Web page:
The Efficacy of Digital Learning Content and Tools: Essential Points to Consider

Educators worldwide have leveraged digital technology in teaching and learning as it can significantly aid teachers and students. However, teachers and students must be wiser in leveraging technology, particularly in selecting digital learning content and tools. Considering the importance of digital learning content and tools in a face-to-face, online, or hybrid classroom, I elaborate on how educators evaluate these two essential parts. This issue is pivotal in the coaching program, so educators know how to adopt appropriate digital learning content and tools in their institutions and classrooms. What aspects should be considered to evaluate digital learning content and tools before implementing them in the classroom? This point addresses the ISTE Coaching Standard 3 (Collaborator), especially point 3C, how coaches partner with educators to evaluate the efficacy of digital learning content and tools to inform procurement decisions and adoption.

What are  Digital Learning Content and Tools?

Digital Learning Resources (DLRs) refer to digital resources such as applications (apps), software, programs, or websites that engage students in learning activities and support students’ learning goals. There are three categories of DLRs: digital academic content tools, digital productivity tools, and digital communication tools. DLRs, as defined here, do not include the hardware or infrastructure needed to use the digital resources.

Digital academic content tools include software, applications (apps), programs, or websites that offer academic content resources or engage students in activities to learn academic content or skills, including, but not limited to, language and literacy content or skills. In English language learning, for example, technology development has impacted academic content, including various digital modalities (Netto-Shek, 2017). Digital productivity tools cover software, applications (apps), programs, or websites that students use to plan, document, organize, and analyze content. They do not contain academic content. Digital communication tools include software, applications (apps), programs, or websites that students use to communicate, collaborate, network, or present information. They do not contain academic content (Zehler et al., 2018).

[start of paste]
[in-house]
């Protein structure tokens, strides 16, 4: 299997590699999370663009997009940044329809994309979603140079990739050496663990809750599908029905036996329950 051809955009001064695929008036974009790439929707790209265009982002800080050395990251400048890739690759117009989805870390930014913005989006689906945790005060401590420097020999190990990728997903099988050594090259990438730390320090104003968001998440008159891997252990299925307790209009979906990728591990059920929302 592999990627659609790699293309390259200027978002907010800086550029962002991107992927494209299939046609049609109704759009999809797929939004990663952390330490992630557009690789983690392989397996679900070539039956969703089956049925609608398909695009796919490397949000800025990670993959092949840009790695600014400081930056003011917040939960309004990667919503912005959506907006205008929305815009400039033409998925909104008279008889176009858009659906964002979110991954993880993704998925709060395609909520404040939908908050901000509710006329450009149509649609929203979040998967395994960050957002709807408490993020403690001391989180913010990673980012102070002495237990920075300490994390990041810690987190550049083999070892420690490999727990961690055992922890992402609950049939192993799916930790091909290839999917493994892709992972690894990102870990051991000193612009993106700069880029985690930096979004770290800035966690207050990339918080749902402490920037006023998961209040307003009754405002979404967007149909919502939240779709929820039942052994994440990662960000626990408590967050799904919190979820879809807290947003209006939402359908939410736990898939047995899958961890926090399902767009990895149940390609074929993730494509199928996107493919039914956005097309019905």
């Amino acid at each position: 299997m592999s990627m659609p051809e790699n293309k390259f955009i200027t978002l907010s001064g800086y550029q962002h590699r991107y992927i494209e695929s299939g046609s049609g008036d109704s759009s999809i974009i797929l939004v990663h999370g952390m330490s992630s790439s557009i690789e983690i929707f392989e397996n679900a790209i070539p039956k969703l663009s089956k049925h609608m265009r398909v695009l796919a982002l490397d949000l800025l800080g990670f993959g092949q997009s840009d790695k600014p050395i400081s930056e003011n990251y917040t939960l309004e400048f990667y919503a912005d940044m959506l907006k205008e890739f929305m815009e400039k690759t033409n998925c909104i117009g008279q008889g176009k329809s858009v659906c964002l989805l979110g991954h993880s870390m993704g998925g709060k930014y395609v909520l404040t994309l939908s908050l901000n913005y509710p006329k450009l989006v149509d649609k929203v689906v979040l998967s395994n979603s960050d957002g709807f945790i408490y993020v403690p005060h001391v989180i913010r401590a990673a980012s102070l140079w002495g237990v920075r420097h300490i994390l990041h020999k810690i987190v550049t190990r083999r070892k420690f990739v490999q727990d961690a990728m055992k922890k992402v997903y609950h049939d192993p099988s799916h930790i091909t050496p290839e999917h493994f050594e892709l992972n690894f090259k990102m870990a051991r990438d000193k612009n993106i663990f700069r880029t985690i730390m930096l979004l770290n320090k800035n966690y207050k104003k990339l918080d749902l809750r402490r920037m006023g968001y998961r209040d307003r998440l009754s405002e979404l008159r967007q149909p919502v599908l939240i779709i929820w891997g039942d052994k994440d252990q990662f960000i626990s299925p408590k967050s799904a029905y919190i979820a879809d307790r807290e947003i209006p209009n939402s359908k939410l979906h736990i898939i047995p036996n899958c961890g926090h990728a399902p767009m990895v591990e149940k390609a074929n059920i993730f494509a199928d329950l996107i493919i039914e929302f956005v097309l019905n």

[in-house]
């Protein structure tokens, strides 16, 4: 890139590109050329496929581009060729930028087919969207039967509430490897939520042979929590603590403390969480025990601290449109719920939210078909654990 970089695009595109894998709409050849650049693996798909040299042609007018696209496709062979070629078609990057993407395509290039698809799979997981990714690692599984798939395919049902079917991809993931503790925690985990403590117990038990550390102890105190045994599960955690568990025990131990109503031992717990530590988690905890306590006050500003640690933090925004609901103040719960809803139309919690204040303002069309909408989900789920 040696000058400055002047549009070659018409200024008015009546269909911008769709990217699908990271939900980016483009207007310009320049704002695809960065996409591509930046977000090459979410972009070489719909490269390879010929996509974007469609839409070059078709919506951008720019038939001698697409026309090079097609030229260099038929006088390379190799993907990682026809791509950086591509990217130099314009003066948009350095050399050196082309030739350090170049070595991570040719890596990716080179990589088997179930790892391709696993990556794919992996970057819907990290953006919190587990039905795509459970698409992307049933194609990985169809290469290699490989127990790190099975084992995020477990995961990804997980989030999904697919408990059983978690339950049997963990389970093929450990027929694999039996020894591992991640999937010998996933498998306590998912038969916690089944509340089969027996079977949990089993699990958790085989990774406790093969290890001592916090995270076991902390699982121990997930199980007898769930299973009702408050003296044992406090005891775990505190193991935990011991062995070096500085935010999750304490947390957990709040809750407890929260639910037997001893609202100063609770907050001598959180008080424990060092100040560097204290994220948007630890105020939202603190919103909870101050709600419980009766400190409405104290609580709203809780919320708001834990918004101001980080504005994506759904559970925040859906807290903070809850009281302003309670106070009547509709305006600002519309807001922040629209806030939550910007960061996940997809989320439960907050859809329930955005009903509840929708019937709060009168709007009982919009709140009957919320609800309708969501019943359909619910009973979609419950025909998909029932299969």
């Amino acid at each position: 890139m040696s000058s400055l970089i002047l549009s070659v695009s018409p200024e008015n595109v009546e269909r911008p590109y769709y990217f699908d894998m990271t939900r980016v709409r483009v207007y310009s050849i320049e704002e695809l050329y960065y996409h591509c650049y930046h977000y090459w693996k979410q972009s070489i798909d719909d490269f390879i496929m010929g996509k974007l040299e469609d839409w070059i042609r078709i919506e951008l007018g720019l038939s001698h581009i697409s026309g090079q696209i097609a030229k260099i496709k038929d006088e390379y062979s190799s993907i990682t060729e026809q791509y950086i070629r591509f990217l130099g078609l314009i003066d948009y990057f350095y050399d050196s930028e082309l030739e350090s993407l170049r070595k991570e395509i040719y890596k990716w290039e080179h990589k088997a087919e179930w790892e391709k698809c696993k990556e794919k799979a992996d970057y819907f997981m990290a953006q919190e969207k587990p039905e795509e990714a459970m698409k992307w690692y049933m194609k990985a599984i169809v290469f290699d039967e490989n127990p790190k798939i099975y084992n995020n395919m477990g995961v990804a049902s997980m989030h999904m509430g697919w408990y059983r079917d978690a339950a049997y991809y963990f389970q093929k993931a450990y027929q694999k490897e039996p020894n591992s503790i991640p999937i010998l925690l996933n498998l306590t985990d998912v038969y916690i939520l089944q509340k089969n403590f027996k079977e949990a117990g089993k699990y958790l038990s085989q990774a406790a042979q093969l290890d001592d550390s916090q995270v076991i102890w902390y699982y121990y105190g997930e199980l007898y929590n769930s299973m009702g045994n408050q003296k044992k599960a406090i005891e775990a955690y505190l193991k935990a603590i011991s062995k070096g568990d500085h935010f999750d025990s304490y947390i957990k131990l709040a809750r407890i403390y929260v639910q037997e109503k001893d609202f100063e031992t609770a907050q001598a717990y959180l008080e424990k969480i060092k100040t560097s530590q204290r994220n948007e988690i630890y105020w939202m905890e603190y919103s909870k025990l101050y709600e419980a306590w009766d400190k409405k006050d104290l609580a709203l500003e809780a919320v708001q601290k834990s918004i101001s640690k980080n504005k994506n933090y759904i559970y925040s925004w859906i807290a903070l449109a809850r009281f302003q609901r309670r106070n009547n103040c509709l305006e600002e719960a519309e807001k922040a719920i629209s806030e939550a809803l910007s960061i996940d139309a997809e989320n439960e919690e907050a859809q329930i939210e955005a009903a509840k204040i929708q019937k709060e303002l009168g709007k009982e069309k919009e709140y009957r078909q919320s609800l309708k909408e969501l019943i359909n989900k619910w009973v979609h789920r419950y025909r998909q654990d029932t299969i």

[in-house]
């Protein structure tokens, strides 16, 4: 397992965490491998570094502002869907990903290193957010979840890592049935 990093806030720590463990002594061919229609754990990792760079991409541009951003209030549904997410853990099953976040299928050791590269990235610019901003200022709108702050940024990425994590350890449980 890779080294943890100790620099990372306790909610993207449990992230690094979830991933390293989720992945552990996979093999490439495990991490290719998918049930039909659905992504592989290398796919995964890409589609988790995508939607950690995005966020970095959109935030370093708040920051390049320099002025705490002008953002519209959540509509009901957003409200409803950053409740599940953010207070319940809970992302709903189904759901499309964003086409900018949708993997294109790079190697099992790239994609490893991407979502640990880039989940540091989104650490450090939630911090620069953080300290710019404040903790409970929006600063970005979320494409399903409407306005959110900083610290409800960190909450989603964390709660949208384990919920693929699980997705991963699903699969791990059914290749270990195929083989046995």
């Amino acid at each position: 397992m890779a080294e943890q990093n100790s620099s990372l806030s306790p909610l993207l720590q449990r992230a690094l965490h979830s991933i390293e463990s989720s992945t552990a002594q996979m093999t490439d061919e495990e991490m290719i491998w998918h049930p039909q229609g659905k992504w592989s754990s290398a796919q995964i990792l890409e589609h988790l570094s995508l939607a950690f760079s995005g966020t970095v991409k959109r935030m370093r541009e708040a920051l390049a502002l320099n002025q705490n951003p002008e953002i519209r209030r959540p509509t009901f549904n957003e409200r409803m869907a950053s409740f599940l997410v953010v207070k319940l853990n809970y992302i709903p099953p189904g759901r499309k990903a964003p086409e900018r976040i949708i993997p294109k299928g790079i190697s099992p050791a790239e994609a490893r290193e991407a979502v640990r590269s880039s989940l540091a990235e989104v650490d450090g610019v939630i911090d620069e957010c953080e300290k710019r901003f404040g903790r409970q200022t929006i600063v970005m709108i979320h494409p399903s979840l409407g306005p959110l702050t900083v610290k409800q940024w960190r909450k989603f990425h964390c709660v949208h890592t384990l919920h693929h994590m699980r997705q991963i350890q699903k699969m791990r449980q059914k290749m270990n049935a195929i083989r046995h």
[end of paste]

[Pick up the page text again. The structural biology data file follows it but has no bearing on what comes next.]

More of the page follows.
Essential Points to Consider

The evaluation of the quality of these resources plays a significant role in designing and implementing engaging educational content. Mhouti et al. (2013) believe evaluation instruments designed for the digital learning resources are needed for three reasons. First, the design of multimedia learning materials is frequently not informed by relevant psychology and education research, so accessing various digital learning resources is easy. Second, some resource repositories use quality metrics to order search results to mitigate this search problem. The efficacy of this technique is directly dependent on the validity of the evaluation tool used to generate the quality ratings. Third, quality criteria for summative evaluations can potentially drive improvements in design practice.

Other than four aspects (academic, pedagogical, didactic, and technical quality), educators should consider other aspects when using digital content for teaching and learning (National Library of New Zealand, 2022), such as aligning information to learning needs, being selective in what digital content to use for what purpose; being honest, ethical and responsible with others information to abide by legal requirements; using individual and collaborative practices to benefit learning and considering the target audience — students, teachers, and the school community. Moreover, educational decision-makers must evaluate the time, cost, learning curve, and long-term usefulness of fully integrating technology (Screencastify, 2022; Wightman in Koç, 2014). In particular, Wightman in Koç (2014) focuses on software and hardware tools.